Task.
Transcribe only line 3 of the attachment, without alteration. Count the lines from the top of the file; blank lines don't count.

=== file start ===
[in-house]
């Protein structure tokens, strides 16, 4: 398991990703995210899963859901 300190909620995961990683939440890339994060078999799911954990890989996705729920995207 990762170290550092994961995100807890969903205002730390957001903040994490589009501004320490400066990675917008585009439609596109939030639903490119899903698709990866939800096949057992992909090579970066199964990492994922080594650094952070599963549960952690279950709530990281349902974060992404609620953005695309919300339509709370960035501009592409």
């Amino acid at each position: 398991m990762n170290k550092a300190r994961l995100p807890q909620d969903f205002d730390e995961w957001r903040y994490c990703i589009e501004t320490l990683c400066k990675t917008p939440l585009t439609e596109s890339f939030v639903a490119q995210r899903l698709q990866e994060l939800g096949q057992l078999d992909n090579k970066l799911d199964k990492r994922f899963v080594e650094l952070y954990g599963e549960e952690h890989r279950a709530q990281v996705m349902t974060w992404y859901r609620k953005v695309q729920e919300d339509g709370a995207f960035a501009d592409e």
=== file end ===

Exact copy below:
């Amino acid at each position: 398991m990762n170290k550092a300190r994961l995100p807890q909620d969903f205002d730390e995961w957001r903040y994490c990703i589009e501004t320490l990683c400066k990675t917008p939440l585009t439609e596109s890339f939030v639903a490119q995210r899903l698709q990866e994060l939800g096949q057992l078999d992909n090579k970066l799911d199964k990492r994922f899963v080594e650094l952070y954990g599963e549960e952690h890989r279950a709530q990281v996705m349902t974060w992404y859901r609620k953005v695309q729920e919300d339509g709370a995207f960035a501009d592409e």